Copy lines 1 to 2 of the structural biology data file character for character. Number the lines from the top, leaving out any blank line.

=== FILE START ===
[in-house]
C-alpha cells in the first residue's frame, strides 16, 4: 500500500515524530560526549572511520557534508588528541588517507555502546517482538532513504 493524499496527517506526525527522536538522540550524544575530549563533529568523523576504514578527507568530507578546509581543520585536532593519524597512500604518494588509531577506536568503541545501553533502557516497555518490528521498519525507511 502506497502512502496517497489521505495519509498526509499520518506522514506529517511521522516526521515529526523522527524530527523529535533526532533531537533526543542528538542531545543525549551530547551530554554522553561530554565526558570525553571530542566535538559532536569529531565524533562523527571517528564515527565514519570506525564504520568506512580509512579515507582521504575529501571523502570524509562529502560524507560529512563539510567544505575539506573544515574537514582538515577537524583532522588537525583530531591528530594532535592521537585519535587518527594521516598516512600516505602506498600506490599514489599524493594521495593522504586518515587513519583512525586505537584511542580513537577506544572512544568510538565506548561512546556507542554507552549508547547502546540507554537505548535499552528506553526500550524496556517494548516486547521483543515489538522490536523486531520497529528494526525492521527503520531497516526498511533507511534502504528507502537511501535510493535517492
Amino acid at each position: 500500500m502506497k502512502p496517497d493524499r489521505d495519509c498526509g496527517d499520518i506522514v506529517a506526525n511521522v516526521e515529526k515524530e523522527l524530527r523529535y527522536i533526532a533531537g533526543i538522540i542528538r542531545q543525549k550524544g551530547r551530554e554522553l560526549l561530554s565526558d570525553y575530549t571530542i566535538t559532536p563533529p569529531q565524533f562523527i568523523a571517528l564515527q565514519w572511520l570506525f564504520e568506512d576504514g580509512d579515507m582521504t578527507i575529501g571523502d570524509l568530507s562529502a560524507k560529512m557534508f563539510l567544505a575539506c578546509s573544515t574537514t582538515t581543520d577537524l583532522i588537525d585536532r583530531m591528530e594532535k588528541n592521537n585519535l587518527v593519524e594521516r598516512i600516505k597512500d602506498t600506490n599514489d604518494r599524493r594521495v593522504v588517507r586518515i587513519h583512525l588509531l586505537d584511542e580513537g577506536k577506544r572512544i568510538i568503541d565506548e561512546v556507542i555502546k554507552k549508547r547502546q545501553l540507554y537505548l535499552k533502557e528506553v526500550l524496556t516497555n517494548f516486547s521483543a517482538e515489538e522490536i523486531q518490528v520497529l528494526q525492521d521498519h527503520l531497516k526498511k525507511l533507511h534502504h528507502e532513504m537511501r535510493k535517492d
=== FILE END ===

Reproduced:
[in-house]
C-alpha cells in the first residue's frame, strides 16, 4: 500500500515524530560526549572511520557534508588528541588517507555502546517482538532513504 493524499496527517506526525527522536538522540550524544575530549563533529568523523576504514578527507568530507578546509581543520585536532593519524597512500604518494588509531577506536568503541545501553533502557516497555518490528521498519525507511 502506497502512502496517497489521505495519509498526509499520518506522514506529517511521522516526521515529526523522527524530527523529535533526532533531537533526543542528538542531545543525549551530547551530554554522553561530554565526558570525553571530542566535538559532536569529531565524533562523527571517528564515527565514519570506525564504520568506512580509512579515507582521504575529501571523502570524509562529502560524507560529512563539510567544505575539506573544515574537514582538515577537524583532522588537525583530531591528530594532535592521537585519535587518527594521516598516512600516505602506498600506490599514489599524493594521495593522504586518515587513519583512525586505537584511542580513537577506544572512544568510538565506548561512546556507542554507552549508547547502546540507554537505548535499552528506553526500550524496556517494548516486547521483543515489538522490536523486531520497529528494526525492521527503520531497516526498511533507511534502504528507502537511501535510493535517492